Quick reminder: I'm going to be mostly away for the next couple of weeks. As promised, today's Challenge is a bit more challenging than most during the past year.
First, let me present the Challenges, then give a couple of hints.
There are three pieces to this Challenge. Both wrapped in a bit of a murder mystery story, just to get your creative juices flowing and to keep you motivated over the next couple of weeks.
Little Rob was found dead of unknown causes in his apartment. Near his body were scattered the contents of the rucksack he was packing, clearly anticipating a trip to the mountains. In the pack was a vial of Acetazolamide pills, lots of fishing gear, and a road map of northern California. For food he only had breakfast and lunch, so the suspicion for the murder falls on his hiking partner, Big Jim, who dropped one packet of freeze-dried dinner on his way out the front door. There is also a list of larger lakes and reservoirs that have recently been stocked, with several circled as places to go fishing. Unfortunately, the piece of paper was torn in half, with most of the information missing.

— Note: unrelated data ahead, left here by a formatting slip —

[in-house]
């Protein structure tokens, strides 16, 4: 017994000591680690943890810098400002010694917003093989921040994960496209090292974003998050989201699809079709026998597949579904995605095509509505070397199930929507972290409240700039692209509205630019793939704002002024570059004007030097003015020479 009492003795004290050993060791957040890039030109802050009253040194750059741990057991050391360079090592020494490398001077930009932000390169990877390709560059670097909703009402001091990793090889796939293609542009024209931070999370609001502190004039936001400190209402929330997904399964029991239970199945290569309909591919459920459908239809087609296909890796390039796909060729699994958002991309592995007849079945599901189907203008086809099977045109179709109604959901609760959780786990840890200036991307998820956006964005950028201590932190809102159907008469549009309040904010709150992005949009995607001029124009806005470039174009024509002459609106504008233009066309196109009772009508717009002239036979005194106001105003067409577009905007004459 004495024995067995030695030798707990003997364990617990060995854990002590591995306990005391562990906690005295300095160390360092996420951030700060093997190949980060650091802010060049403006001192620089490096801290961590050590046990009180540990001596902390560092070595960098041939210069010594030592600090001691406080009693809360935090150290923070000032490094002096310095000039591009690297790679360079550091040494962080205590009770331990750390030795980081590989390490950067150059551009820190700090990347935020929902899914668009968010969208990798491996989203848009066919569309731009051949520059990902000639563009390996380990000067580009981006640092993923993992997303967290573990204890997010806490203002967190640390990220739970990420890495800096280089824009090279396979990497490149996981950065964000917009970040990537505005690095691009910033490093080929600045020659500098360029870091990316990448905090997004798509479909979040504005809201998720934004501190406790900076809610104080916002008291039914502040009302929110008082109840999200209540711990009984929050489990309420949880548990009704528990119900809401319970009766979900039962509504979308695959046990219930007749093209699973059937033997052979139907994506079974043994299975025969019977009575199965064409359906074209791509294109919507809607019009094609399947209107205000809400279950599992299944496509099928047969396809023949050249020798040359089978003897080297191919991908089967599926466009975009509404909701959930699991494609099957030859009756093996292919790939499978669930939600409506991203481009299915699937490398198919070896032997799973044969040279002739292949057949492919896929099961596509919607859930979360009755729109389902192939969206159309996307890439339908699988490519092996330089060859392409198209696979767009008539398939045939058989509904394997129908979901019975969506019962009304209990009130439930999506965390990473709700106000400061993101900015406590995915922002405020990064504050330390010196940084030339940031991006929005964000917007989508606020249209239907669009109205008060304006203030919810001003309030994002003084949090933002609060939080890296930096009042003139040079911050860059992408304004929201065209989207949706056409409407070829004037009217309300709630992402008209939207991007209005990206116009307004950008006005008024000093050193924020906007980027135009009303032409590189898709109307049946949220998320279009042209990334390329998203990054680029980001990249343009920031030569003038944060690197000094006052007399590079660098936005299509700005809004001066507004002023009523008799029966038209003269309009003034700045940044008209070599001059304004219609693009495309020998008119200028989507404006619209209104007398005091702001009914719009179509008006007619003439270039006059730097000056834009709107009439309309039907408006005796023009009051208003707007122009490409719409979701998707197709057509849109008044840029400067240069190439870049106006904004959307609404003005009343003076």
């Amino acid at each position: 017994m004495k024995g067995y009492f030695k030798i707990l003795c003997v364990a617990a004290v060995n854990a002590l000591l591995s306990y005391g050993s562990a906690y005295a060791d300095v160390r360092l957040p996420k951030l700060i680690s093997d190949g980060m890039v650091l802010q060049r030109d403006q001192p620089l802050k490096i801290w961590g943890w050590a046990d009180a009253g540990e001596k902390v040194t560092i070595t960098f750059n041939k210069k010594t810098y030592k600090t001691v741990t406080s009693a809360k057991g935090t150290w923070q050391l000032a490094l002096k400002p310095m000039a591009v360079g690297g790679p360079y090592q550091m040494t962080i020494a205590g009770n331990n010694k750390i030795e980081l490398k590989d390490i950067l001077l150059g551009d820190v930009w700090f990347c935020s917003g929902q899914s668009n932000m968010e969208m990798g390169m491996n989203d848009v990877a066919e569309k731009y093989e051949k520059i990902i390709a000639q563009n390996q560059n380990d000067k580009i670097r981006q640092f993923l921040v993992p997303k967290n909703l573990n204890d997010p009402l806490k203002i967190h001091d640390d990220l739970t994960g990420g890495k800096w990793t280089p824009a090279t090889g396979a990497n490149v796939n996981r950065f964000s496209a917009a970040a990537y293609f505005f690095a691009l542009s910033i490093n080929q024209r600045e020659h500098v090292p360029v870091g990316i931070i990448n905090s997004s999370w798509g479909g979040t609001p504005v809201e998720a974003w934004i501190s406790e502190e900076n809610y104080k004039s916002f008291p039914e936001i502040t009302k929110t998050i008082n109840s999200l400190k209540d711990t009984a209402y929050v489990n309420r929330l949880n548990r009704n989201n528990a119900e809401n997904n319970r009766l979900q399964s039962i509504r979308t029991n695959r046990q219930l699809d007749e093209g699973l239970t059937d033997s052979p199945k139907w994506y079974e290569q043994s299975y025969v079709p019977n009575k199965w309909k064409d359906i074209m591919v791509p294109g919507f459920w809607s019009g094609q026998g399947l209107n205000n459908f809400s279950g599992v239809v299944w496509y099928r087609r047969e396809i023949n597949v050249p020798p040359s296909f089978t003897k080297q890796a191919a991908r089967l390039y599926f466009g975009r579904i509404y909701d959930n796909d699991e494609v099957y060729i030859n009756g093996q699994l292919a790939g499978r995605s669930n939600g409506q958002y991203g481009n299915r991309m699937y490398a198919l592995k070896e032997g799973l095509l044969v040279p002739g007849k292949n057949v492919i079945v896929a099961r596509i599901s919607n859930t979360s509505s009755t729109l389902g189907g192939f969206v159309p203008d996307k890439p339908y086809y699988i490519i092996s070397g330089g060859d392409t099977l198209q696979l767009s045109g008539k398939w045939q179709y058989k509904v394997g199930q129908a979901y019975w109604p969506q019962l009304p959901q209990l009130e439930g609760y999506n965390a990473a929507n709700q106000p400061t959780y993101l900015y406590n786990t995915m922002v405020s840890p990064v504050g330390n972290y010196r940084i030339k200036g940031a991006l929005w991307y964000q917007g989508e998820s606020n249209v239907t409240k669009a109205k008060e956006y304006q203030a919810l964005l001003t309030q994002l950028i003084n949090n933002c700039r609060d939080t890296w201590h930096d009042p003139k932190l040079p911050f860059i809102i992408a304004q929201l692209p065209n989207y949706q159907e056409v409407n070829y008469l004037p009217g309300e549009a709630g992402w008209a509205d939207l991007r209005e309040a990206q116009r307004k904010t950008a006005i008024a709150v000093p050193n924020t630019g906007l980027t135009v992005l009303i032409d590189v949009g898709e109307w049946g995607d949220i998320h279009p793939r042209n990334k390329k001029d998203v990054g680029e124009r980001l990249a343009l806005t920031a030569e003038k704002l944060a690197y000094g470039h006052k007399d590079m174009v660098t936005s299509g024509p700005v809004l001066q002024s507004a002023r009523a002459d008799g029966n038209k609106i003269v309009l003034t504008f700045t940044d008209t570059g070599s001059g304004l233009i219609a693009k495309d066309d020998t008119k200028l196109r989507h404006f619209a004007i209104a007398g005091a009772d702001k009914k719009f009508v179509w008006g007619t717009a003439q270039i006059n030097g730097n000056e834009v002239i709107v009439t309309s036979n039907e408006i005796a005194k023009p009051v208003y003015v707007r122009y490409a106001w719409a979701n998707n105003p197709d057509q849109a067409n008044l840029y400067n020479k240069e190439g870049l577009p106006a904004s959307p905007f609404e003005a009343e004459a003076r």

Your job is to try and find Big Jim. Given what you know, you decide to start your search on high-altitude lakes in California that have been stocked with fish.
1. Can you find all of the lakes and reservoirs in California that have been stocked with fish in 2014, in Northern California, and are above 8,000 feet in elevation?
2. Since you know they're interested in fishing in larger lakes, can you find those Californian lakes more than 8,000 feet high that are also greater than 500 acres in surface area?
3. How do you know that Little Rob and Big Jim were planning on fishing at high altitude?
This is one of those problems that sounds crazy hard, but once you know how to do it, doesn't take that long to do.
So the question comes in two parts: (a) What information do you need? (b) How can you handle this information to answer the questions?
A couple of hints to guide you:
▶ If you're doing it one-lake-at-a-time, you're doing it wrong. It'll take you roughly forever to find all the lakes of California, then find the altitude, then find whether or not they'd been stocked in 2014.
▶ You probably need a tool to help you with this. What kind of tool could you use? (And just as importantly, how would you figure out what this tool is?)
You might want to chat amongst yourselves this week as you tackle this problem. I know it sounds impossible, but it's not as crazy as it seems.
My real goal in this Challenge is to show you a new way to gather, collect, and organize data that you can find in your searches. Once you've found this way, you'll have another powerful tool in your SearchResearch armamentarium.